Hard to say if they lost on the aggregate though, Ross. I seem to recall that Reliable shows up with a semi and does their own rigging. If that is correct, then the shipping might not be as severe a loss as we are projecting. And, as we've pointed out before, they buy a lot of other stuff at these auctions; stuff that has a higher profit margin. The Deckel may have been a nice fill-in load for them. Even so, clearly losing money isn't a good thing. [img]smile.gif[/img]
I sure miss the days when we could see who won this stuff... Now that ebay just puts "bidder xx" on there, it is much less fun to watch (of course, the scams were getting pretty bad and the "new" approach makes sense).
If they show up with their own semi and do their own rigging with their own employees and forklifts that would mean they are loosing *even more* money, not less. Once all the operating costs of large trucks are factored in, one has to do trucking and riggging nearly every work day of the year for it be more cost effective than hiring it out. A more likely senario is a bottom dollar deal with a truck company and good relationship with riggers in various locations.
I seem to recall that Reliable shows up with a semi and does their own rigging. If that is correct, then the shipping might not be as severe a loss as we are projecting.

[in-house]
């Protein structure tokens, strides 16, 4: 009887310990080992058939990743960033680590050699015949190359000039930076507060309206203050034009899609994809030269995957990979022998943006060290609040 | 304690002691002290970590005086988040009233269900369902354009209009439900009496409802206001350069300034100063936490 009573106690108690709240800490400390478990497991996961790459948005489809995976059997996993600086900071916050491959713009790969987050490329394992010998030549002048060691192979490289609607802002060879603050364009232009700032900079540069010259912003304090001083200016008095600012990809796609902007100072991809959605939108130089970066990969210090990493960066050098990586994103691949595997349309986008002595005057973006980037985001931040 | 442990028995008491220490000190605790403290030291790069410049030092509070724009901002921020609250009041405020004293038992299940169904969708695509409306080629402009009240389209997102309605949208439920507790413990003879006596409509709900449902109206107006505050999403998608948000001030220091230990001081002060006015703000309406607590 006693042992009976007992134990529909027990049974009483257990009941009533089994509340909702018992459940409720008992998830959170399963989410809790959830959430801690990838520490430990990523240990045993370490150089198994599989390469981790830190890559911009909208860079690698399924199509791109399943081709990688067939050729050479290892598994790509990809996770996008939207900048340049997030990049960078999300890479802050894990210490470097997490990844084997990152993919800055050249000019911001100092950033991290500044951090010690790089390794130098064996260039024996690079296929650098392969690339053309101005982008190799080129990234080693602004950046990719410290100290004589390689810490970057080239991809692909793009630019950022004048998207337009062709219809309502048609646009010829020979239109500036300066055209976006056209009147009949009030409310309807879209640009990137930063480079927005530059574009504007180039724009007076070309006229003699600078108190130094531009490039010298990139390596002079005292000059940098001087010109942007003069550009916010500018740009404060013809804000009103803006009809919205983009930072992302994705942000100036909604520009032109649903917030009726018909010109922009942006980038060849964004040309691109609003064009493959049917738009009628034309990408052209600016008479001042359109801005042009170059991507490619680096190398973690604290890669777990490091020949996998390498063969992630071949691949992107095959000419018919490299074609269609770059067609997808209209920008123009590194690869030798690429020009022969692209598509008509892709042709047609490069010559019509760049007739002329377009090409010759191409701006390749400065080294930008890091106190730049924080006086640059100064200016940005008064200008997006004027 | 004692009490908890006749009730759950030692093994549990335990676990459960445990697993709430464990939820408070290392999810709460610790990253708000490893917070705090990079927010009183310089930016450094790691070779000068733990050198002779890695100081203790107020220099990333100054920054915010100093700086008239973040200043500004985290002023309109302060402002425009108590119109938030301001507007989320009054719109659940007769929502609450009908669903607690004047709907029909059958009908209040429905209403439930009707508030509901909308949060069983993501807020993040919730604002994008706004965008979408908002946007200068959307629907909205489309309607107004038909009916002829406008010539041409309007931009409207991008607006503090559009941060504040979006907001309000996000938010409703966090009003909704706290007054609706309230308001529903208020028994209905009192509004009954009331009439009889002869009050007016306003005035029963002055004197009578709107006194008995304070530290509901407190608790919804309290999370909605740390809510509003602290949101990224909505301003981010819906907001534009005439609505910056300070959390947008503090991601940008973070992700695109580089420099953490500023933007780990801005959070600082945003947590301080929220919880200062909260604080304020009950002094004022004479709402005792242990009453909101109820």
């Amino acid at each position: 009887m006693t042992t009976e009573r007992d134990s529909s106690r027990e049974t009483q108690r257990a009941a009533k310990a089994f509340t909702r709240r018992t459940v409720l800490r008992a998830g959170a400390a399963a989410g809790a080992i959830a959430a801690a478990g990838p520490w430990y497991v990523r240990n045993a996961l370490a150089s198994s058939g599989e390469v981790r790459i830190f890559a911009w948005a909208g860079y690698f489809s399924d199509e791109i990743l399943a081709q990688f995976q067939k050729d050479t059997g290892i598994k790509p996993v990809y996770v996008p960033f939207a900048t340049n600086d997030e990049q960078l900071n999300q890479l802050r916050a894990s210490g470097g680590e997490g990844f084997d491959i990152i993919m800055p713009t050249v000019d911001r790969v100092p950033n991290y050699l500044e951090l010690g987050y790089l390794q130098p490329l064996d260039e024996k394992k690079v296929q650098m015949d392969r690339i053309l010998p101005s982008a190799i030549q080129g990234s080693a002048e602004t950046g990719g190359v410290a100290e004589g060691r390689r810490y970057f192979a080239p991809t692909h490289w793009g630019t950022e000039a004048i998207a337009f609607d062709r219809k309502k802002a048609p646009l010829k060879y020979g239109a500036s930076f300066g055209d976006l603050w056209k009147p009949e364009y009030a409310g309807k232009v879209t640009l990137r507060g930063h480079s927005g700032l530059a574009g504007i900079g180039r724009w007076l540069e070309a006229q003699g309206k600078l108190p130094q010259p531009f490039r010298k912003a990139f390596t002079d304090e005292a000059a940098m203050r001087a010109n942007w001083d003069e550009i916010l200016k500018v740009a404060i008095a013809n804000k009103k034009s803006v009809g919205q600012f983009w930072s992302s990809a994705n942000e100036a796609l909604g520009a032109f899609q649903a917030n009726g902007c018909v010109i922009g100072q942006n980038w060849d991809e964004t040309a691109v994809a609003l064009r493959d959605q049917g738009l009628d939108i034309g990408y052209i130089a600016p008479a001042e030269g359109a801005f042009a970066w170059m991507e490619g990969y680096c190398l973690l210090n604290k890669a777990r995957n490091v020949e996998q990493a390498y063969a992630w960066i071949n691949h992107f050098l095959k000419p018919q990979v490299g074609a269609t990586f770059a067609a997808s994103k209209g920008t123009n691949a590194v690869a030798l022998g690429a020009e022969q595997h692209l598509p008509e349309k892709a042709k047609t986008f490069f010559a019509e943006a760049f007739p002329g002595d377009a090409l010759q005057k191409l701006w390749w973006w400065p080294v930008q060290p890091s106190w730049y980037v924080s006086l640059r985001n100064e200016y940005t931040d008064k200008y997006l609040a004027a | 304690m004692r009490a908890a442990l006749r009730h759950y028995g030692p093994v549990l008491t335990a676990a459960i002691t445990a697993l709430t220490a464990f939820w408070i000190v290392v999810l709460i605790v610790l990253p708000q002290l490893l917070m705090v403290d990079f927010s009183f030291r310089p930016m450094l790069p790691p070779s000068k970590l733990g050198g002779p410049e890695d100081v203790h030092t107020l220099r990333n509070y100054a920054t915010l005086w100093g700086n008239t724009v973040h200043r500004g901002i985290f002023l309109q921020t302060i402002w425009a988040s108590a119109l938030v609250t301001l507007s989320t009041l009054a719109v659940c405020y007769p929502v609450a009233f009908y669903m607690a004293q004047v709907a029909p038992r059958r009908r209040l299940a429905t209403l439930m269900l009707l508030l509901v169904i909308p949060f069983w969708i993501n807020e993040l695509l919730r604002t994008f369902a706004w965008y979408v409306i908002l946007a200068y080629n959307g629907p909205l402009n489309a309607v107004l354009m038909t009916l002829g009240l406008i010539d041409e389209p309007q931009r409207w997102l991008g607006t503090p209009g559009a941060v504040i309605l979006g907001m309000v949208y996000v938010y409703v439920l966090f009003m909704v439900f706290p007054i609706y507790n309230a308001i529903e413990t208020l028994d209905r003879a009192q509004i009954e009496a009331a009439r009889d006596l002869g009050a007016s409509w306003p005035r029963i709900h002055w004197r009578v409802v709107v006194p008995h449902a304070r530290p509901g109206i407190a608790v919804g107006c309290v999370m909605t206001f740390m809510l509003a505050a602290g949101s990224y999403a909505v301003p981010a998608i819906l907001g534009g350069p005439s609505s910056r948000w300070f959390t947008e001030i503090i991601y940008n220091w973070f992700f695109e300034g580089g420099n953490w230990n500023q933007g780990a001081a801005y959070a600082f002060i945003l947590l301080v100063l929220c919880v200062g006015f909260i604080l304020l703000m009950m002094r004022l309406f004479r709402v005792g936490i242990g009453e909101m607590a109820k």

But yeah, they probably do well on most of the smaller stuff. I just wonder why they bother to pay top auction prices for machines like this Deckel when they should know by now it's difficult to get decent return in their situation. Oh wait now I remember, it's because they are saying "Hi" to Sean ! :rolleyes:
Hence the comment about the Deckel being the fill-in load. You are right that if they went up there and just bought the Deckel then they'd be losing their shirt. But Reliable buys up a huge portion of the auctions they attend (or the ones I have also attended). The Deckel was probably just a fraction of their spend that day.
Wrench, you are right of course but Ross and I were never discussing "the aggregate" as their potential profits from the total auction take aspect was obvious from the get go. We are discussing that one machine and I have been in similar discussions where they have lost money on other CNC machines.